Tuesday, September 06, 2005

Dereliction of Duty Defined

Keith Olbermann, an MSNBC commentator, usually provides facts without becoming a newscast of commentary. On the September 05, 2005, broadcast, Michael Chertoff, Secretary of Homeland Security, stated that Louisiana is a city that is largely underwater.

There has been a lot of finger pointing from anyone with a pulse without understanding the full scope of events in the Gulf Coast. The Monday night broadcast, Secretary Chertoff’s declaration triggered Mr. Olbermann’s eloquent editorial below:

Well, there's your problem right there. If ever a slip of the tongue defined a government's response to a crisis.

Forget the history of slashed federal budgets for projects that might have saved the levees. Drop the imagery of the government watching "Monty Python's Flying Circus" while New Orleans drowned. Ignore the symbol of bureaucrats like Mr. Chertoff using only the future tense in terms of relief that they could have supplied Monday and Tuesday.

We no longer need the president sounding like he's on some sort of five-day tape delay to summarize this debacle. We now have Mr. Chertoff's indelible announcement that Louisiana is a city. Politician after politician, Republican and Democrat alike, has paraded before us, unwilling or unable to shut off the I/me switch in their heads, condescendingly telling us about how moved they were or how devastated they were, congenitally incapable of telling the difference between the destruction of a city and the opening of a new supermarket somewhere. [. . .]

No one is suggesting that mayors or governors in the afflicted areas, nor the federal government, should be able to stop hurricanes. Lord knows, no one is suggesting that we should ever prioritize levee improvement for a below-sea-level city ahead of $454 million worth of trophy bridges for the politicians of Alaska.

But, nationally, these are leaders who won reelection last year largely by portraying their opponents as incapable of keeping this country safe. These are leaders who regularly pressure the news media in this country to report the reopening of a school or a power station in Iraq and which regularly defies its citizens not to stand up and cheer when something like that is accomplished.

Yet, they couldn't even keep one school or power station from being devastated by infrastructure collapse in New Orleans, even though the government had heard all the chatter from the scientists and city planners and hurricane centers and some group whose purposes the government couldn't quite discern, a group called the U.S. Army Corps of Engineers.

Most chillingly of all, this is the law and order and terror government. It promised protection, or at least amelioration, against all threats, conventional, radiological or biological. It has just proved that it cannot save its citizens from a biological weapon called standing water.

Mr. Bush has now twice insisted that — quote — "We are not satisfied" — unquote — with the response to the manifold tragedies along the Gulf Coast. I wonder which "we" he thinks he is speaking for on this point. Perhaps it is the administration, although we still don't know where some of them are. Anybody seen the vice president lately, the man whose message this time last year was, I will protect you; the other guy might let you die? I don't know which "we" Mr. Bush meant.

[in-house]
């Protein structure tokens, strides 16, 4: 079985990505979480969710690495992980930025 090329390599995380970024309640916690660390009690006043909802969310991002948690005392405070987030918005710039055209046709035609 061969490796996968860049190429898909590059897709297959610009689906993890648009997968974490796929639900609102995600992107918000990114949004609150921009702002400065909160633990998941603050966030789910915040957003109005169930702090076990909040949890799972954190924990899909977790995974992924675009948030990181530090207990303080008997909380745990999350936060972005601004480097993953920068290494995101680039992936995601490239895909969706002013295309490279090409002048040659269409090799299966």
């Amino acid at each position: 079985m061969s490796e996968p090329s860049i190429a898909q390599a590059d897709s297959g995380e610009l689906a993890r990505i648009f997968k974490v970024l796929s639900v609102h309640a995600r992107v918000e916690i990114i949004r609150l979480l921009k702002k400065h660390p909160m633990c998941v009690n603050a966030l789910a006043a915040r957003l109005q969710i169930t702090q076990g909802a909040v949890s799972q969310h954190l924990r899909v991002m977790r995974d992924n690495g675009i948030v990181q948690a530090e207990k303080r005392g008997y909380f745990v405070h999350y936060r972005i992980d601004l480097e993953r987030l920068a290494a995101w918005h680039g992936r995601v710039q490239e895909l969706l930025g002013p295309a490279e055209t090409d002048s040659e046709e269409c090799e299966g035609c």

For many of this country's citizens, the mantra has been, as we were taught in social studies it should always be, whether or not I voted for this president, he is still my president. I suspect anybody who had to give him that benefit of the doubt stopped doing so last week. I suspect, also, a lot of his supporters, looking ahead to '08, are wondering how they can distance themselves from the two words which will define his government, our government: New Orleans.

For him, it is a shame, in all senses of the word. A few changes of pronouns in there and he might not have looked so much like a 21st century Marie Antoinette. All that was needed was just a quick, "I'm not satisfied with my government's response," instead of hiding behind phrases like "no one could have foreseen."

Had he only remembered Churchill's quote from the 1930s. "The responsibility of government for the public safety," Churchill said, "is absolute and requires no mandate. It is in fact the prime object for which governments come into existence."

In forgetting that, the current administration did not merely damage itself. It damaged our confidence in our ability to rely on whoever is in the White House.

As we emphasized to you here all last week, the realities of the region are such that New Orleans is going to be largely uninhabitable for a lot longer than anybody is yet willing to recognize. Lord knows when the last body will be found or the last artifact of the levee break dug up. Could be next March. Could be the year 2100.

By then, in the muck and toxic mire of New Orleans, they may even find our government's credibility, somewhere in the city of Louisiana.
It took too long locating the Executive Branch. Spread out to the four corners of the globe, they chose to vacation in a self-imposed news and communication technology blackout without delegating a clear line of authority. To them, their job accountability (if they acknowledge any at all) ends when they go home or they are on leave (if they do not commit fraud as if they are J. Edgar Hoover).

This is blatant dereliction of duty.

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